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British Prime Minister Theresa May and her husband Philip stand together with U.S. President Donald Trump and First Lady Melania Trump at the entrance to Blenheim Palace, where they are attending a dinner with specially invited guests and business leaders, near Oxford, Britain, July 12, 2018. REUTERS/Kevin Lamarque(reuters_tickers)
By Jeff Mason and Michael Holden
BLENHEIM PALACE, England (Reuters) - U.S. President Donald Trump said a free trade deal with Britain might be impossible if London went ahead with Prime Minister Theresa May's proposals for post-Brexit ties with the European Union, in damaging remarks that could widen domestic criticism of her plans.
In an interview with Britain's Sun newspaper published late on Thursday, Trump said May's plans for a business-friendly Brexit would leave it too close to the EU to allow a new trans-Atlantic trade deal to be struck.
Just hours earlier at a lavish dinner to mark Trump's first visit to Britain as president, May made a direct pitch for a deal with Washington. She praised the friendship between the two allies, glossing over Trump's previous remarks that Britain was a "hot spot" in turmoil over Brexit.
Referring to May's Brexit proposals, Trump told the Sun, Britain's top-selling newspaper: "If they do a deal like that, we would be dealing with the European Union instead of dealing with the UK, so it will probably kill the deal."
Trump chastised May for ignoring his advice on Brexit and not making a credible threat to walk away from talks.
"I would have done it much differently," he told the Sun, which urged its readers to back Brexit before a referendum in June 2016. "I actually told Theresa May how to do it, but she didn't listen to me."
His comments came at the end of a tumultuous few days for May, during which two senior ministers resigned in protest at her plans for trade with the EU after Britain leaves the bloc next March.
Trump said that one of them, former Foreign Secretary Boris Johnson, "would be a great Prime Minister."
After the story was published, White House spokeswoman Sarah Sanders said the president "likes and respects Prime Minister May very much," adding that he said in the interview she "is a very good person,” and that he "never said anything bad about her."
Trump is due to have lunch with May on Friday. Her office had no immediate reaction to his remarks, beyond referring back to her speech.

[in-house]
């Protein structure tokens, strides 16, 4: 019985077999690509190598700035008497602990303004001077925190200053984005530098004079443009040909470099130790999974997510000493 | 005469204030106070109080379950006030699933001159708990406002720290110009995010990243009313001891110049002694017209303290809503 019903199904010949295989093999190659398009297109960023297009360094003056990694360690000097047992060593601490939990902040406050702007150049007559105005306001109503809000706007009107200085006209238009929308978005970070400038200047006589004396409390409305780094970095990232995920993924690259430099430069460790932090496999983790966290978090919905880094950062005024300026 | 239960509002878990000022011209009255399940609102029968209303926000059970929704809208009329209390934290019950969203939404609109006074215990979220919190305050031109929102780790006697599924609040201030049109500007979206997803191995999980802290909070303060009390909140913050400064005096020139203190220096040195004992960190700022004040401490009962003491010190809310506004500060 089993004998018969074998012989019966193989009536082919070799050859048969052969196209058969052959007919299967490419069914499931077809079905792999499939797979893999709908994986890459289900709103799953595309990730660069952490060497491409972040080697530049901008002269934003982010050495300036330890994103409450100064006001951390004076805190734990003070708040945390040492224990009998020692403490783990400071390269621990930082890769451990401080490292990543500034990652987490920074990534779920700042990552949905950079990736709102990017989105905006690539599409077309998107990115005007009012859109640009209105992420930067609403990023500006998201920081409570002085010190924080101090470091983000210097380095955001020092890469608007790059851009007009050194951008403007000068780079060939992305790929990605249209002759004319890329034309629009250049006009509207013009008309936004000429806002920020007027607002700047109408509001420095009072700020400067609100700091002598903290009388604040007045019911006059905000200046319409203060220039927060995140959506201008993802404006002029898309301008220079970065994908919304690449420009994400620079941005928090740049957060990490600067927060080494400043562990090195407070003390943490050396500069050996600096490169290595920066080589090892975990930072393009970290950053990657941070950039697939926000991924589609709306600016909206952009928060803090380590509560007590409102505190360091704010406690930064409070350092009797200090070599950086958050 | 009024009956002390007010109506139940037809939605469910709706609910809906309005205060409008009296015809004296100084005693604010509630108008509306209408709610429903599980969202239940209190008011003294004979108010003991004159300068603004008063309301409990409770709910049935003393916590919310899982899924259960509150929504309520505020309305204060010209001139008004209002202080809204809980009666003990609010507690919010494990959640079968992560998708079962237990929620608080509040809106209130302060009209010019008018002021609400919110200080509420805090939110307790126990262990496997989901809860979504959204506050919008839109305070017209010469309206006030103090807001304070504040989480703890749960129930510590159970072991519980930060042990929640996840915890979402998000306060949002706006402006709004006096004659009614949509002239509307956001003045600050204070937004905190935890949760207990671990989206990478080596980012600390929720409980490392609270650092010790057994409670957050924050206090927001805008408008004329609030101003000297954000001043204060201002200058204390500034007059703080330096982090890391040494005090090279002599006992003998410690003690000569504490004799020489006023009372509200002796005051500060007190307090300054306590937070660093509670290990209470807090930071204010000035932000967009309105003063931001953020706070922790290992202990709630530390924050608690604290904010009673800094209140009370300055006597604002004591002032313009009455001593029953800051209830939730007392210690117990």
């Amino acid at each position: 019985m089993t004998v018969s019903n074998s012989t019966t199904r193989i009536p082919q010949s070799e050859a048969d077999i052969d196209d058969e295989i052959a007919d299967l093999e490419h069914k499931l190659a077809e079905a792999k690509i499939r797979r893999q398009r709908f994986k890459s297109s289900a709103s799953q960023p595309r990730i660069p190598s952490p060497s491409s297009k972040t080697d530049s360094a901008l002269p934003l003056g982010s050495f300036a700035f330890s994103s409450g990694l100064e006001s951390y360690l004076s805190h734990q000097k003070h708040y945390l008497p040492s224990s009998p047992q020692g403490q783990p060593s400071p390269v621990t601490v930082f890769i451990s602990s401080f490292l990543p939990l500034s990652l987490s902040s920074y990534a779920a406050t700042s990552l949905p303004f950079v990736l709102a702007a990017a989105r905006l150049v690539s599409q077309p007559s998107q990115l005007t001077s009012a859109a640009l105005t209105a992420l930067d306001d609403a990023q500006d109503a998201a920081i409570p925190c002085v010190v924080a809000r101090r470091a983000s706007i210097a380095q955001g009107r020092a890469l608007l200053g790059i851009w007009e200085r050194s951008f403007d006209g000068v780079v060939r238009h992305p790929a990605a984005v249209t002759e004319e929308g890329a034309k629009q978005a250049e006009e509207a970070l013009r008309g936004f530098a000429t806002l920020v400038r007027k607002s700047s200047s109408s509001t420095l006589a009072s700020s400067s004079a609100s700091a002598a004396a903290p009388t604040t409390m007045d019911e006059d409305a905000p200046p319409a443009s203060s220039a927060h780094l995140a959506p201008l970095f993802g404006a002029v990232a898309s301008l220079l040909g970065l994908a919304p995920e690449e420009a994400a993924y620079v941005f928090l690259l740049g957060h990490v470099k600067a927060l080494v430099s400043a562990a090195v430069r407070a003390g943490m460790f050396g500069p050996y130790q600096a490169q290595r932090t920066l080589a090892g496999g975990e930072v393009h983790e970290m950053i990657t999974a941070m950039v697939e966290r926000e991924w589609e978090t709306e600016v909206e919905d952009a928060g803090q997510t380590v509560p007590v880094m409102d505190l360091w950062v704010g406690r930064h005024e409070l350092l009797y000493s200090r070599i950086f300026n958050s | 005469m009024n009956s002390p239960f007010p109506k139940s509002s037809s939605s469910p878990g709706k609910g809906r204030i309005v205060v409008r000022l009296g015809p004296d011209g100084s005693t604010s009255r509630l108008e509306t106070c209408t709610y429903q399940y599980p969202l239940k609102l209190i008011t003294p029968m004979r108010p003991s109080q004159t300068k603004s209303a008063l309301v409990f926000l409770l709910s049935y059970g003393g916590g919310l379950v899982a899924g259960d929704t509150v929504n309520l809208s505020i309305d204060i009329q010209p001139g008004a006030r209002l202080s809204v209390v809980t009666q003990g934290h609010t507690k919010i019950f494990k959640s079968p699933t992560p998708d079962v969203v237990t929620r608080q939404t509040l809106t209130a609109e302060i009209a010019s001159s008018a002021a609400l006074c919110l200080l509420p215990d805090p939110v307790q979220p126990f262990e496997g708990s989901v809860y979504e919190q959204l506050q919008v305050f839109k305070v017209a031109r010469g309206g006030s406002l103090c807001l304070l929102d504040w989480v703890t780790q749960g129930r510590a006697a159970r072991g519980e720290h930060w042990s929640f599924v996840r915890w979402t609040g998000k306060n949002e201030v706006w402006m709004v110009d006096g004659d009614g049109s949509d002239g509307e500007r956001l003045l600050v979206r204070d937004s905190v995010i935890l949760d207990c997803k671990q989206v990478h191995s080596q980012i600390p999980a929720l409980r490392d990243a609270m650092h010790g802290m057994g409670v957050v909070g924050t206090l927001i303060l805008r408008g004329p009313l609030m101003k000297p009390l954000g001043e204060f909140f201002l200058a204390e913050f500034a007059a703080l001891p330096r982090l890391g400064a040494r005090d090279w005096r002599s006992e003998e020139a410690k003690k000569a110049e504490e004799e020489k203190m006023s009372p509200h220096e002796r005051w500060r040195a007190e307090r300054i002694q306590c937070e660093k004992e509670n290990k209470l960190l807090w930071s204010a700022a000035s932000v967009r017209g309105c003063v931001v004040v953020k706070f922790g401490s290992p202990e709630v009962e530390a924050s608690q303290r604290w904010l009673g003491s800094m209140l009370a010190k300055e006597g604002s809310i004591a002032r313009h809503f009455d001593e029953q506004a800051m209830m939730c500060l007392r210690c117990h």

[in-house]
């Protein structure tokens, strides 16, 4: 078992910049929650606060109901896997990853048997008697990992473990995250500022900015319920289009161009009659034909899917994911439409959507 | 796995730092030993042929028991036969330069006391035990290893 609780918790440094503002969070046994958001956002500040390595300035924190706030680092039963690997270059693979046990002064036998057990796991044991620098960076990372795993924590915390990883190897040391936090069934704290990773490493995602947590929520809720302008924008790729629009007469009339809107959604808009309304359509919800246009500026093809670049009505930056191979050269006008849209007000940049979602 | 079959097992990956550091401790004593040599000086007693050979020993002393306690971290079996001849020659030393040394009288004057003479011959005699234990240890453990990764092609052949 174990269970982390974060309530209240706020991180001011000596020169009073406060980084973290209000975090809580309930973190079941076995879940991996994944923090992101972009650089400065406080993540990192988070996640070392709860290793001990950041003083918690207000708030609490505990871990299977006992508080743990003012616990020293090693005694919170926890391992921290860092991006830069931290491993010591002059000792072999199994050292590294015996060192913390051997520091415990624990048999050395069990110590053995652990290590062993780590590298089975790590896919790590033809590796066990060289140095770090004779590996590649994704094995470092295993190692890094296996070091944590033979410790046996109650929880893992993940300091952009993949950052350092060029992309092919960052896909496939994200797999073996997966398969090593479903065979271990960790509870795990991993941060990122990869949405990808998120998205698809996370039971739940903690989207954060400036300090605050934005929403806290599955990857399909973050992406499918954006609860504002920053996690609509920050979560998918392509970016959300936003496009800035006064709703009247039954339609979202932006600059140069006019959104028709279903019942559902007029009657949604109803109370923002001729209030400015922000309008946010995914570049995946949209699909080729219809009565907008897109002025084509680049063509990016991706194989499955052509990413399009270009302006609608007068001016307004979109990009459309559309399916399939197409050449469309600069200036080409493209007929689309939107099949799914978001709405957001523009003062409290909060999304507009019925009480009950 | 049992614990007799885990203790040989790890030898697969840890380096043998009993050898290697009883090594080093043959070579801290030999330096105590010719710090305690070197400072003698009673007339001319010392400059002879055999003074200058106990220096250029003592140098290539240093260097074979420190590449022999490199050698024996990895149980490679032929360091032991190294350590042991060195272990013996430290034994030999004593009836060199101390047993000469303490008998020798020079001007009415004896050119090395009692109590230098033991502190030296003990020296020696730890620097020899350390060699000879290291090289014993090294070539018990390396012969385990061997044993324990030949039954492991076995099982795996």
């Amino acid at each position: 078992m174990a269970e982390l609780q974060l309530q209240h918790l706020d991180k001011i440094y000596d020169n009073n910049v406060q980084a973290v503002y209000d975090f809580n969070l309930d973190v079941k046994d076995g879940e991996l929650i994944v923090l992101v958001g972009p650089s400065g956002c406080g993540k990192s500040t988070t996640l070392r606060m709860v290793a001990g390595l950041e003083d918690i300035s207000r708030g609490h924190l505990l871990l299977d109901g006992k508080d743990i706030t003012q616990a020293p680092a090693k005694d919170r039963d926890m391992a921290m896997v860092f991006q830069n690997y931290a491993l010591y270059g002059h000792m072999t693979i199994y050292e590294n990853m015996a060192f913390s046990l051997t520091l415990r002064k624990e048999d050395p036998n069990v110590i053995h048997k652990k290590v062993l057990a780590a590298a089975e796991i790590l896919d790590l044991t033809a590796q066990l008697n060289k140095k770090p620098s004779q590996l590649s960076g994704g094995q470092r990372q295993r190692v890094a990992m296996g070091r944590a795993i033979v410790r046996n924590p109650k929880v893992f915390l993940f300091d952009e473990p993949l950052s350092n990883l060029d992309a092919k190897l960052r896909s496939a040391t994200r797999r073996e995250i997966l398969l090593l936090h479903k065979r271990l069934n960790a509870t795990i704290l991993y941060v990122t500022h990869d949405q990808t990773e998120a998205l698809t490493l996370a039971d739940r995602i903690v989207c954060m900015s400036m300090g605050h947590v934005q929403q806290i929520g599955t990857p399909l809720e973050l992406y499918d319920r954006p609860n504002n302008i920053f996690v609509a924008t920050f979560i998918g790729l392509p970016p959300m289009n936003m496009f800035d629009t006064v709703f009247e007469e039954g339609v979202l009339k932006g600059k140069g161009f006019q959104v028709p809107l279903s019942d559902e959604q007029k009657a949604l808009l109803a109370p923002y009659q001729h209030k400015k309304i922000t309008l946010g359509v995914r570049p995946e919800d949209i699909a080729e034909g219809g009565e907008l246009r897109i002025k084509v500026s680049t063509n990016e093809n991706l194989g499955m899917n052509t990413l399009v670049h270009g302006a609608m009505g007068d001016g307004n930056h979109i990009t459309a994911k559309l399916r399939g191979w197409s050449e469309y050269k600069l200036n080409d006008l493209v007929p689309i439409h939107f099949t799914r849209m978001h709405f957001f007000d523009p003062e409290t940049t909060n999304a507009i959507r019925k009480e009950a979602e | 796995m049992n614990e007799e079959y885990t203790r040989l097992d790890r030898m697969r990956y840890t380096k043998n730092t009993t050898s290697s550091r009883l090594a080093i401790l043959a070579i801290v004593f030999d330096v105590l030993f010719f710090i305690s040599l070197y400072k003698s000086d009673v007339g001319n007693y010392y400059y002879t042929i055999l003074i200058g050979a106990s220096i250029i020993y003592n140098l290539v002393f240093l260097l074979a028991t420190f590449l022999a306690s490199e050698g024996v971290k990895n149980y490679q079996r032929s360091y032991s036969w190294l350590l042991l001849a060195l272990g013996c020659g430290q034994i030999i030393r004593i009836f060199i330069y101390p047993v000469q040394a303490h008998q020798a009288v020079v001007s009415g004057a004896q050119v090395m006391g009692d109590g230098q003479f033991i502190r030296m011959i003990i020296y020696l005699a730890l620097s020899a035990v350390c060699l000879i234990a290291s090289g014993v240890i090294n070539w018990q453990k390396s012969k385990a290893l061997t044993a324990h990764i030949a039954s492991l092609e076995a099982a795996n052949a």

May has previously said she does not believe her Brexit plans should rule out a trade deal with the United States.
Trump has frequently angered British politicians. Late last year, May criticised him for retweeting a message by a member of a British far-right group and the speaker of Britain's parliament has said Trump would not be welcome to address it.
May's critics have said, however, that she reins in criticism of Trump because of the strong desire of many in her Conservative Party to reach a trade deal with the United States after Brexit.
May's "business-friendly" Brexit plan would keep Britain in a free trade zone for goods with the EU but mean it had to accept some EU rules. It was agreed by her Cabinet only last Friday after two years of wrangling since Britons voted to leave the bloc in the referendum.
Some Brexit supporters have cast May's Brexit plan as a betrayal, including lawmakers in her own deeply divided party who have warned of a leadership challenge.
'DEAREST OF FRIENDS'
Before the Sun interview was published, May invoked Winston Churchill as she addressed Trump and business leaders at a black-tie dinner at Blenheim Palace, the grand 18th century country house that was the birthplace of the British World War Two leader.
"Mr. President, Sir Winston Churchill once said that 'to have the United States at our side was, to me, the greatest joy'," May told Trump, according to a text of her speech.
"The spirit of friendship and cooperation between our countries, our leaders and our people, that most special of relationships, has a long and proud history," she said, adding that the United States was "not just the closest of allies but the dearest of friends".
Outside the mansion, near Oxford to the northwest of London, a couple of thousand demonstrators lined the road and booed Trump's arrival. It was one of over a hundred protests police expected during Trump's four-day trip.
"I think it’s a travesty of British values. How can we roll out the red carpet for someone who stands for everything we stand against?" said academic Emily Jones, 40, one of those protesting outside Blenheim Palace.
While Trump's trip was not the full state visit he was originally promised, he was heralded by military bands on his arrival in the country and at Blenheim, and he is scheduled on Friday to have tea with Queen Elizabeth.
He is then due to spend two days at golf courses he owns in Scotland before travelling to meet Russian President Vladimir Putin.
The Sun said its interview with Trump was conducted in Brussels, where the NATO summit was held earlier in the week. Trump attended the summit, where he provoked a crisis session to force allies to raise their defence spending.
Liam Fox, Britain's trade minister, tweeted after the Sun interview was published that it was terrific to hear Trump "talk so positively about UK & US Trade tonight at Blenheim Palace".
(Reporting by Jeff Mason and Michael Holden; Additional reporting by Elizabeth Piper, Alistair Smout, David Milliken, Jo Heywood and Isabel Woodford; Writing by Michael Holden; Editing by Guy Faulconbridge, Janet Lawrence, David Stamp, Nick Tattersall, Toni Reinhold and Peter Cooney)